Saturday, November 9, 2013

Venezuela: Miami Herald Bureau Chief Detained by Venezuelans In Retaliation of Reporting

According to The Latin American Tribune, Jim Wyss, The Miami Herald Andean bureau chief, was detained by Venezuelan authorities Thursday (November 7) while reporting on the country’s chronic shortages and looming municipal elections and was still being as of Saturday morning (November 9). 

Consequently, international journalists are calling on the government of President Nicolás Maduro to promptly release journalist Wyss.

Wyss is based in Bogotá, from where he travels around Latin America. He was detained last night in San Cristóbal in the Venezuelan state of Táchira, where he was reporting on upcoming municipal elections and the shortage of basic consumer goods, the latter of which have a recurring problem throughout the country.
 

Wyss was transferred this afternoon to Caracas and remains in jail. Official sources of the Venezuelan National Guard, the Military Intelligence Headquarters and the newspaper itself were not able to provide any information about whether Wyss will be released or face charges. He is meanwhile being held in solitary confinement.

Claudio Paolillo, chairman of the International American Press Association (IAPA)’s Committee on Freedom of the Press and Information, also called on Venezuelan authorities for the “immediate release of the journalist” and said he was bewildered by a “new demonstration of intolerance by a regime that day after day shows its contempt for the work of journalists and freedom of the press.”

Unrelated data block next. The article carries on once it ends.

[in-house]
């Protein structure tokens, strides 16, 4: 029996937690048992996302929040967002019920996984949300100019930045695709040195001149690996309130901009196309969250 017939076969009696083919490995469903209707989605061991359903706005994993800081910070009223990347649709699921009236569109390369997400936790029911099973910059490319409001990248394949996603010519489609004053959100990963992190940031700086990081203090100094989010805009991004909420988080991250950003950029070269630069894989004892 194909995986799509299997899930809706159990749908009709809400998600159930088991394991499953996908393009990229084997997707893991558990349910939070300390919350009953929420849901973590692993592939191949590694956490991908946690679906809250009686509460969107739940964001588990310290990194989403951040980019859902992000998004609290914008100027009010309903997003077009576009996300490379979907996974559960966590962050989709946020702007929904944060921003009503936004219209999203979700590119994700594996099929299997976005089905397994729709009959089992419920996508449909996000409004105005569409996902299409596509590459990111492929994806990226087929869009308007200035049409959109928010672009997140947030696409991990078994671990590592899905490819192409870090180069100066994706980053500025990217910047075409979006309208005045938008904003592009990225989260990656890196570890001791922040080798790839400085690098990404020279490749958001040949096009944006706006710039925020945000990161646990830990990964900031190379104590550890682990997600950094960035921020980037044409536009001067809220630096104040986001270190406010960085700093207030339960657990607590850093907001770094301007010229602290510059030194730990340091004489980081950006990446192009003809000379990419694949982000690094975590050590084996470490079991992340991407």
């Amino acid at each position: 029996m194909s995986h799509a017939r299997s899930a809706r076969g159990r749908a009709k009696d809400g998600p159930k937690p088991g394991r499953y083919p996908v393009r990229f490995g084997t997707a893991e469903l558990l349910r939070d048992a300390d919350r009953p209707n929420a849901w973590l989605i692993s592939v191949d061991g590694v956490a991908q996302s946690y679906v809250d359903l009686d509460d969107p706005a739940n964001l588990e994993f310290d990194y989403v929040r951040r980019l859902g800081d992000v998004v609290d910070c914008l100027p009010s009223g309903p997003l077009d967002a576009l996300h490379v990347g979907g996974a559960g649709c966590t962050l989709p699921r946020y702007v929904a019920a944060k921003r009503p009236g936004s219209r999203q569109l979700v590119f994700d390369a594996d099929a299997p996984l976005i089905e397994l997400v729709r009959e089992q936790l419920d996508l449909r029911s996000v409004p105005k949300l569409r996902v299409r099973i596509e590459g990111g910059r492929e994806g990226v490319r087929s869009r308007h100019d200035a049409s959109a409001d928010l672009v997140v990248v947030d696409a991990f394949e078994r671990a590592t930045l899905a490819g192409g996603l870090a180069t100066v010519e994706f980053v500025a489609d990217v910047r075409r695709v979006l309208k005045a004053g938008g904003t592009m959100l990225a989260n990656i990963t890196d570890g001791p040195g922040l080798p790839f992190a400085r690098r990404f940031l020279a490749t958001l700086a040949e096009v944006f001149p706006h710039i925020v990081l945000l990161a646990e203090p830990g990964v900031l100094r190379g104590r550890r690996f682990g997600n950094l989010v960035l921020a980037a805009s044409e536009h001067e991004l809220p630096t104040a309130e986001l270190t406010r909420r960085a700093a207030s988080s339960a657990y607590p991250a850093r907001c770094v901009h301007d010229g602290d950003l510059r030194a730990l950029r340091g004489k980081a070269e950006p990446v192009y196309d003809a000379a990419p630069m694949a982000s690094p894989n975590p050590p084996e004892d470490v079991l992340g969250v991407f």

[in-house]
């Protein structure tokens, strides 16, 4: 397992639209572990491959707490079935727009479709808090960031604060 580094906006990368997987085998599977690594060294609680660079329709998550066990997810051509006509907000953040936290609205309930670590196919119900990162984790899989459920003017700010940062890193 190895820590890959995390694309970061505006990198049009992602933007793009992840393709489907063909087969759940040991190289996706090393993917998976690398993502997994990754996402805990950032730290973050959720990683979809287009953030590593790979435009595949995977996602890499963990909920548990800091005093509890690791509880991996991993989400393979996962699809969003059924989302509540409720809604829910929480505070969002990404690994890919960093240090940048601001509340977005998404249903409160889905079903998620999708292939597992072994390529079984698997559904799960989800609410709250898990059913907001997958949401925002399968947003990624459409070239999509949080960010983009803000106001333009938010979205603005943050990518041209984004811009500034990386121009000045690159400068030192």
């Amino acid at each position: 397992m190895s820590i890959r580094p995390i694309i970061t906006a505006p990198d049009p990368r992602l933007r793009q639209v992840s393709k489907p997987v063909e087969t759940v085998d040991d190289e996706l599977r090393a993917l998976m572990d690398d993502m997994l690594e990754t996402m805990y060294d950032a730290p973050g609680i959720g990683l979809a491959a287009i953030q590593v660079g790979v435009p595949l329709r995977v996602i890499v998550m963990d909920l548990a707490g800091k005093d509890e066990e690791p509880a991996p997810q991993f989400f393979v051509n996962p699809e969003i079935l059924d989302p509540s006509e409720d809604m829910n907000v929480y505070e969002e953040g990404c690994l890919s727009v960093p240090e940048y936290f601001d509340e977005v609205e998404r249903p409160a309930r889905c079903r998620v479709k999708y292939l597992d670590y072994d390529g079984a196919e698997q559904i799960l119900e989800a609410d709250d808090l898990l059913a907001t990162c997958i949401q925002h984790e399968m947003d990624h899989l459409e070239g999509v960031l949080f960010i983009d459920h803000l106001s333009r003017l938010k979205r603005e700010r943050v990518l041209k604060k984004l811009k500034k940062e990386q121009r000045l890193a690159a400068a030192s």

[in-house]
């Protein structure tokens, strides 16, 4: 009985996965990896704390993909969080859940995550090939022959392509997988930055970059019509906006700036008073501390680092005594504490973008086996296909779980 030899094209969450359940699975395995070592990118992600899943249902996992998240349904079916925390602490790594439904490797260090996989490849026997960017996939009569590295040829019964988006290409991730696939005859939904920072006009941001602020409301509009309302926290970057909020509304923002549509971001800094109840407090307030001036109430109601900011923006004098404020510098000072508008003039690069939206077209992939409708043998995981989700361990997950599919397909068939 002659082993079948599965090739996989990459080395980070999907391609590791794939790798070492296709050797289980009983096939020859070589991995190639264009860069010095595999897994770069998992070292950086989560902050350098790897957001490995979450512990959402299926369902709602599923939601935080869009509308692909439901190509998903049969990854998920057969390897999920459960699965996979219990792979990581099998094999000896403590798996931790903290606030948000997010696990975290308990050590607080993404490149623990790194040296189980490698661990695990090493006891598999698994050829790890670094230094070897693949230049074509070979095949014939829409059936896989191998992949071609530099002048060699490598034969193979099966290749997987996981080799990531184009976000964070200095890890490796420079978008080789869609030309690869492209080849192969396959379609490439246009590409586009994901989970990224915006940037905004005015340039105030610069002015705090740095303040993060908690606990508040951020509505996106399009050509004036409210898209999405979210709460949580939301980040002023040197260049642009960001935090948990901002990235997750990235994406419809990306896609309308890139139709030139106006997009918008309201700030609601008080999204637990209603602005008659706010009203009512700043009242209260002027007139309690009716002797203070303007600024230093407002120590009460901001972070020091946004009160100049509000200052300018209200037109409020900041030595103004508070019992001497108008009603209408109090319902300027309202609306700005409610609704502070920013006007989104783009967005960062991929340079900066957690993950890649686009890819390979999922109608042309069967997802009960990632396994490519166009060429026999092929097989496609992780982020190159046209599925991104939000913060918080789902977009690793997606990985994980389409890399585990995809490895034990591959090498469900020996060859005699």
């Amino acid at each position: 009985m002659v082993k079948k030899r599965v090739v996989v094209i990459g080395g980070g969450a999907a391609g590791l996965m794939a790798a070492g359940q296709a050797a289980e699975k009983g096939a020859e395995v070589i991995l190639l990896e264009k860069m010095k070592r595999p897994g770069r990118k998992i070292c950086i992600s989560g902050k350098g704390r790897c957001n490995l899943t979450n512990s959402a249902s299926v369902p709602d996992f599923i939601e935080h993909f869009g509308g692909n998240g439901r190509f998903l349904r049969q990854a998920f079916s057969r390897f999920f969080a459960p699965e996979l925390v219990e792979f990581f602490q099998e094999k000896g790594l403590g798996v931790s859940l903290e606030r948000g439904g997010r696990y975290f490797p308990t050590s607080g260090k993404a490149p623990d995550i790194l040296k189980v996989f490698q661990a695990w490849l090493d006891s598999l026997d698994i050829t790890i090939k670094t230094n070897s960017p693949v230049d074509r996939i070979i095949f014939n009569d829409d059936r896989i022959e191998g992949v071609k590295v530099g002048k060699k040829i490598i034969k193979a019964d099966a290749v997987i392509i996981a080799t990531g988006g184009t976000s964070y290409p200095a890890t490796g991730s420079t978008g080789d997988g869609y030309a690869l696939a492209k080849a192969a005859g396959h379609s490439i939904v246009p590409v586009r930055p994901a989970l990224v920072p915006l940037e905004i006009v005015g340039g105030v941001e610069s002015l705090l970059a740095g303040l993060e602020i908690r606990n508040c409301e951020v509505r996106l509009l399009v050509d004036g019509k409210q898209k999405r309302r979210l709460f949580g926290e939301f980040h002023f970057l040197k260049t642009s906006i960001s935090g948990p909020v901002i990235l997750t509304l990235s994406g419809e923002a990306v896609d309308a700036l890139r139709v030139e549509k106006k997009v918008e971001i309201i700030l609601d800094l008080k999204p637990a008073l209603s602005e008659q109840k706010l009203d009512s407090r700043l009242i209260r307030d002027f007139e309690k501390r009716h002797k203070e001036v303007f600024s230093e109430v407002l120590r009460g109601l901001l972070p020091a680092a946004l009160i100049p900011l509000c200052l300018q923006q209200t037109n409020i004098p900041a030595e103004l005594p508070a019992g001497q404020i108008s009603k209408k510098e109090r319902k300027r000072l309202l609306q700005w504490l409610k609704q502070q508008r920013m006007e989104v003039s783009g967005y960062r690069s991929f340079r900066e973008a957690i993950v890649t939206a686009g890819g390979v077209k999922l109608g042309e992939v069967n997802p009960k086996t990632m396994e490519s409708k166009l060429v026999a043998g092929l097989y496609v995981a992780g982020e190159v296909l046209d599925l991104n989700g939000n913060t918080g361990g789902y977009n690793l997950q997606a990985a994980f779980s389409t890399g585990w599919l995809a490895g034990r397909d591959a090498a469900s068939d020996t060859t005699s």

COMMENT: The last report by Wyss on Venezuela published some days ago by THE MIAMI HERALD and EL NUEVO referred to political and diplomatic disagreements between United States and Venezuelan authorities.

Last week, three journalists for the Caracas daily, "2001," were attacked and arrested for several hours while covering a Caracas Christmas Fair just as the people lining up to buy goods at a Mercal government supermarket broke down the security barriers and began looting. Maduro insisted that the journalists had been sent to "provoke violence."


The Maduro government increasingly has show an intolerance for members of the media, despite the fact that journalists have been telling only the truth in terms of how Venezuela's Socialistic government continues to unravel, both politically and economically.

As I have said in the past, not only does Venezuela have an inept and corrupt police system, but violent crime in the country is one of the worst in the region.

No doubt, foreign journalists will be watching how the Venezuelan government handles Mr. Wyss. Obviously, if Wyss continues to be kept in custody, this will be a clear signal to all foreign journalists that the Maduro government has declared all foreign journalists as radioactive.